Determining the closest city that you’ve never heard of

I’ve spent the majority of my life in the Chicagoland area. So it came as somewhat of a surprise to me when I recently ran across the name of a city that was less than 30 miles away that I had never heard of.

It got me thinking if there were cities even closer to me that I never heard of. (Yes, I’m going to keep ending this sentence with a preposition throughout). How would one go about finding this answer definitively? Well, “definitively” in the sense of ranking the closest cities to a given location. I hold no hope I can determine whether someone has heard of a city before !

This is the exact sort of proximity analysis for which spatial databases are so useful. So how would we go about approaching this problem ? To start, let’s assume that we know the location from which we are trying to determine the closest cities. (At some point, I may put a little site together to allow entry of coordinates, but for now let’s just say we know the latitude and longitude of the location in which we are interested)

Step 1 – Determine our methodology
If we are going to determine “closest” cities, we first have to determine what we mean by closest. Two metrics for the distance between our point and a given city come to mind:

a. The distance between our location and the closest point in a city
b. The distance from our location to the center (centroid) of a city

For this analysis, let’s say we are going to use (b), the distance to the centroid of the city. So we will want to

1. determine all candidate cities nearby,
2. compute the centroids of all the candidate cities above,
3. compute the distance from our location to all of the centroids
4. rank the distances from closest to furthest centroid
5. determine the closest city which we’ve never heard of (alas, this must remain a manual step)

Step 2 – Determine our candidate cities
This represents sort of a rough first pass at the problem. We want to say “what are all the cities” around here, and then proceed to compute their distances.  An easy first cut might be all cities in the same county I am in. But what if I’m near a county border ?  Wouldn’t I want to investigate the adjoining counties too ? So maybe I can pick my county and all the counties touching my county.  What if that’s not big enough to yield a city I’ve never heard of ? Maybe I grab all the cities in my state. But what if I live near a state border ?  It makes sense the closest city may be in that neighboring state. You can see the sort of issues we face in the first cut here. To start, though, let’s do this for the state of our location.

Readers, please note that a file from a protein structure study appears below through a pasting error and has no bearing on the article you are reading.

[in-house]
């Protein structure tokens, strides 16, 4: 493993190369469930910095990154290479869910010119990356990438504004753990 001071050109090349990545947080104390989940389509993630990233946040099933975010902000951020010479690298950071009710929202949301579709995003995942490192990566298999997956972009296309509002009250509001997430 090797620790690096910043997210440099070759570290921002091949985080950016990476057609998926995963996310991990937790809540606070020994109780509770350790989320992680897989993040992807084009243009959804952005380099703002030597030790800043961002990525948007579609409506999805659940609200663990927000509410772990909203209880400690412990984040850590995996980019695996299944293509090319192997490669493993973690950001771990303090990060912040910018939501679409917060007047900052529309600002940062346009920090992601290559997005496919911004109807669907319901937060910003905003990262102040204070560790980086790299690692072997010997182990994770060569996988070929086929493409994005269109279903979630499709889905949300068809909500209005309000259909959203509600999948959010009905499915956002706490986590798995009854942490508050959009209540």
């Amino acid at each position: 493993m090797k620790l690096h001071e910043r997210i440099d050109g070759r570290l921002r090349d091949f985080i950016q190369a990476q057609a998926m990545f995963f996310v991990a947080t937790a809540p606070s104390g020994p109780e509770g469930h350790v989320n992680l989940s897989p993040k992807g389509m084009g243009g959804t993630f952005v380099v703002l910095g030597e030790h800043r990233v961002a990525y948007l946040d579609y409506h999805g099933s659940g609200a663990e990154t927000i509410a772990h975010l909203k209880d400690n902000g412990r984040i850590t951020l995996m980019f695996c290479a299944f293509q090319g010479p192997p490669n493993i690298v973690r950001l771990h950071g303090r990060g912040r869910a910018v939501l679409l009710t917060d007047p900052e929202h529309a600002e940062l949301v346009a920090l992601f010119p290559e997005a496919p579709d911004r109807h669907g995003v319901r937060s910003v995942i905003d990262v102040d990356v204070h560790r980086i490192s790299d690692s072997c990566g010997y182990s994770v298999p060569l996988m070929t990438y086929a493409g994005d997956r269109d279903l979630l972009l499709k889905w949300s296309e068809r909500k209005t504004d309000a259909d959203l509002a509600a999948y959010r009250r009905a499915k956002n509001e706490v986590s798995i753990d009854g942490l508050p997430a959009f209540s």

Where do I get a listing (and some sort of GIS coordinates) for all the cities in my state?

The US government has shapefiles available that contain cities by state. I grabbed the Illinois file from here

I want to do this analysis from PostgreSQL/PostGIS, so let’s import that shapefile into a PostgreSQL table. A helpful cheat sheet for such a process can be found here. We will use the shp2pgsql command to do this step.

> shp2pgsql “c:\folder\test.shp” public.tshp> test.sql

> psql -h localhost -d closest_city -U username -f test.sql

After successfully running this, we should have the data representing all the cities in Illinois  in table tshp.

Step 3 – Compute centroids
In a simplified version of the problem, in Step 2 sometimes we might be able to retrieve the centroids of the candidate cities. If that’s not the case, we will have some polygon representation of a city and wish to compute the centroid of the polygon. We can normally use the features of a spatial database to compute this and this is true for PostGIS.  Specifically, we can use the ST_Centroid function.

Step 4 – Compute the distance to the centroids

Again, this is where a spatial database really shines. To compute the distance between our location and the centroids, it is a fairly straightforward call to a function, in this case ST_Distance.

Step 5 – Rank the distances

We can just use the old trusted SQL keyword ORDER BY  to achieve this.

Step 6 – Consolidate the above functions into one SQL statement

select name,
to_char(ST_Distance(ST_SetSRID(ST_Centroid(geom),4326)::geography,ST_SetSRID(ST_MakePoint(-87.684,41.836),4326)::geography)/1609,'9999.00') as dist_mi
from tshp
order by dist_mi

Let’s break that  calculated field down a little. It’s basically a formatted version of the statement ST_DISTANCE(A,B)

where A is the centroid of each city in our table (calculated from the geom column) and B is our location of interest from which we are calculating distance, in this case the centroid of the city of Chicago.  In both cases of A and B we set the SRID to 4326 with the ST_SetSRID function so we are comparing equivalent projections.  We also cast A and B from a geometry to a geography  (via the ::geography operator) so our distance calculation will return meters and subsequently divide by 1609 to convert the distance to miles.

The final to_char conversion is just a simple way of rounding to 2 digits for our printing purposes.

Step 7 – Determine the closest city you’ve never heard of

I won’t list the distances to all 1,367 cities  from Chicago , but here are the 10 closest Illinois cities to Chicago and the 10 farthest cities from Chicago still in Illinois.  Note that these are ‘as the crow flies’ straight line distances (in miles), not driving distances.  For the purposes of our exercise, the closest city I had never heard of was Fairmont,IL at 27.14 miles (this game will be hard to play twice, as now I’ve heard of it).